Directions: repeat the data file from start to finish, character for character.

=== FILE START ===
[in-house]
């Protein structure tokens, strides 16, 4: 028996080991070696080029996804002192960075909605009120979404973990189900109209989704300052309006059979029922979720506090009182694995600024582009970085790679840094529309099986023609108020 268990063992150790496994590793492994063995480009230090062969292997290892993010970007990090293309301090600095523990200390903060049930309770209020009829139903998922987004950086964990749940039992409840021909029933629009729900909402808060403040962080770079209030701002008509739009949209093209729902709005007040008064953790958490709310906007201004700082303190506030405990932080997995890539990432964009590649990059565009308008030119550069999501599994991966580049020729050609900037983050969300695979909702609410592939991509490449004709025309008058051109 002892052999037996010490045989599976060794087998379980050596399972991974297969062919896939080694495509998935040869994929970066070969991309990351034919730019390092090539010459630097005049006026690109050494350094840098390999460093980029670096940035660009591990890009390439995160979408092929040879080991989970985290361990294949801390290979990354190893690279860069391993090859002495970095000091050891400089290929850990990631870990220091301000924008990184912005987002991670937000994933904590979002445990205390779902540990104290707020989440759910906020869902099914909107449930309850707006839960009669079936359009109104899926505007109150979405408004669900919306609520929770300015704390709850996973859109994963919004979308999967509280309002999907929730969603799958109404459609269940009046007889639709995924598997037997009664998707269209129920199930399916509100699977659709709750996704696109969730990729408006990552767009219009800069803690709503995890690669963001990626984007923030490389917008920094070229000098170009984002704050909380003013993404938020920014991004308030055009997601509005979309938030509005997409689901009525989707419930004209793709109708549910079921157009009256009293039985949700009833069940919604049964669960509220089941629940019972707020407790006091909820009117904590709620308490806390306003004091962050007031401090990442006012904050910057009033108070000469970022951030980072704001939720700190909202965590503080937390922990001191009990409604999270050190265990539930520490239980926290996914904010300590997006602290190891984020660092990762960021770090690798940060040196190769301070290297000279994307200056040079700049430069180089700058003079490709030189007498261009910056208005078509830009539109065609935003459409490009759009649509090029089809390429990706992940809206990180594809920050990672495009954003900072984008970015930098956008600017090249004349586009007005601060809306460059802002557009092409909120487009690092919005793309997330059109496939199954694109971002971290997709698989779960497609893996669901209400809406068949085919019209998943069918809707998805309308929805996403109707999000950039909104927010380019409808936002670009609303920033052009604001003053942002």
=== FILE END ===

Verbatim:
[in-house]
């Protein structure tokens, strides 16, 4: 028996080991070696080029996804002192960075909605009120979404973990189900109209989704300052309006059979029922979720506090009182694995600024582009970085790679840094529309099986023609108020 268990063992150790496994590793492994063995480009230090062969292997290892993010970007990090293309301090600095523990200390903060049930309770209020009829139903998922987004950086964990749940039992409840021909029933629009729900909402808060403040962080770079209030701002008509739009949209093209729902709005007040008064953790958490709310906007201004700082303190506030405990932080997995890539990432964009590649990059565009308008030119550069999501599994991966580049020729050609900037983050969300695979909702609410592939991509490449004709025309008058051109 002892052999037996010490045989599976060794087998379980050596399972991974297969062919896939080694495509998935040869994929970066070969991309990351034919730019390092090539010459630097005049006026690109050494350094840098390999460093980029670096940035660009591990890009390439995160979408092929040879080991989970985290361990294949801390290979990354190893690279860069391993090859002495970095000091050891400089290929850990990631870990220091301000924008990184912005987002991670937000994933904590979002445990205390779902540990104290707020989440759910906020869902099914909107449930309850707006839960009669079936359009109104899926505007109150979405408004669900919306609520929770300015704390709850996973859109994963919004979308999967509280309002999907929730969603799958109404459609269940009046007889639709995924598997037997009664998707269209129920199930399916509100699977659709709750996704696109969730990729408006990552767009219009800069803690709503995890690669963001990626984007923030490389917008920094070229000098170009984002704050909380003013993404938020920014991004308030055009997601509005979309938030509005997409689901009525989707419930004209793709109708549910079921157009009256009293039985949700009833069940919604049964669960509220089941629940019972707020407790006091909820009117904590709620308490806390306003004091962050007031401090990442006012904050910057009033108070000469970022951030980072704001939720700190909202965590503080937390922990001191009990409604999270050190265990539930520490239980926290996914904010300590997006602290190891984020660092990762960021770090690798940060040196190769301070290297000279994307200056040079700049430069180089700058003079490709030189007498261009910056208005078509830009539109065609935003459409490009759009649509090029089809390429990706992940809206990180594809920050990672495009954003900072984008970015930098956008600017090249004349586009007005601060809306460059802002557009092409909120487009690092919005793309997330059109496939199954694109971002971290997709698989779960497609893996669901209400809406068949085919019209998943069918809707998805309308929805996403109707999000950039909104927010380019409808936002670009609303920033052009604001003053942002």